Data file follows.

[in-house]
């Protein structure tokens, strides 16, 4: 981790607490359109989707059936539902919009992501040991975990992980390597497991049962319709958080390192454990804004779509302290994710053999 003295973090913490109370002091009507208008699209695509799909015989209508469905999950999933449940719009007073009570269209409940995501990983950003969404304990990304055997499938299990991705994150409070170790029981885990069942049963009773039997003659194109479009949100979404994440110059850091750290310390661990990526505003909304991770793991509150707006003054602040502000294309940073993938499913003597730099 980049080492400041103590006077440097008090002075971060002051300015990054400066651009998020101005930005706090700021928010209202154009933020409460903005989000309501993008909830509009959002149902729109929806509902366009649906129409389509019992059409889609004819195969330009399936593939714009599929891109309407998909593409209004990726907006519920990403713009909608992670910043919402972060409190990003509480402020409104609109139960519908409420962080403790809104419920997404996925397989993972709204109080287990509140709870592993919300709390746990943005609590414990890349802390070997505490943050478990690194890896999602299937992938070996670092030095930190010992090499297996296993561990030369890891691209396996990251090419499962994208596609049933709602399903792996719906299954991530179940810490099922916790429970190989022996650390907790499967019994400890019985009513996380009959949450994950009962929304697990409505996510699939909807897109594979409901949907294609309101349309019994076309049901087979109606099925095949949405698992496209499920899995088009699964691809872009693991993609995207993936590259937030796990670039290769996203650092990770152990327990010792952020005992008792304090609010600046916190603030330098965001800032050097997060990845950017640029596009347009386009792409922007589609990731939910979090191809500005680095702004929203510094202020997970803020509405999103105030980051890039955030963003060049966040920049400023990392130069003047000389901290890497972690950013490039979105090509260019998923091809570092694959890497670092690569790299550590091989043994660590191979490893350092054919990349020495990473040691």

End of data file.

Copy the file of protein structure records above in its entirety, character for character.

[in-house]
């Protein structure tokens, strides 16, 4: 981790607490359109989707059936539902919009992501040991975990992980390597497991049962319709958080390192454990804004779509302290994710053999 003295973090913490109370002091009507208008699209695509799909015989209508469905999950999933449940719009007073009570269209409940995501990983950003969404304990990304055997499938299990991705994150409070170790029981885990069942049963009773039997003659194109479009949100979404994440110059850091750290310390661990990526505003909304991770793991509150707006003054602040502000294309940073993938499913003597730099 980049080492400041103590006077440097008090002075971060002051300015990054400066651009998020101005930005706090700021928010209202154009933020409460903005989000309501993008909830509009959002149902729109929806509902366009649906129409389509019992059409889609004819195969330009399936593939714009599929891109309407998909593409209004990726907006519920990403713009909608992670910043919402972060409190990003509480402020409104609109139960519908409420962080403790809104419920997404996925397989993972709204109080287990509140709870592993919300709390746990943005609590414990890349802390070997505490943050478990690194890896999602299937992938070996670092030095930190010992090499297996296993561990030369890891691209396996990251090419499962994208596609049933709602399903792996719906299954991530179940810490099922916790429970190989022996650390907790499967019994400890019985009513996380009959949450994950009962929304697990409505996510699939909807897109594979409901949907294609309101349309019994076309049901087979109606099925095949949405698992496209499920899995088009699964691809872009693991993609995207993936590259937030796990670039290769996203650092990770152990327990010792952020005992008792304090609010600046916190603030330098965001800032050097997060990845950017640029596009347009386009792409922007589609990731939910979090191809500005680095702004929203510094202020997970803020509405999103105030980051890039955030963003060049966040920049400023990392130069003047000389901290890497972690950013490039979105090509260019998923091809570092694959890497670092690569790299550590091989043994660590191979490893350092054919990349020495990473040691």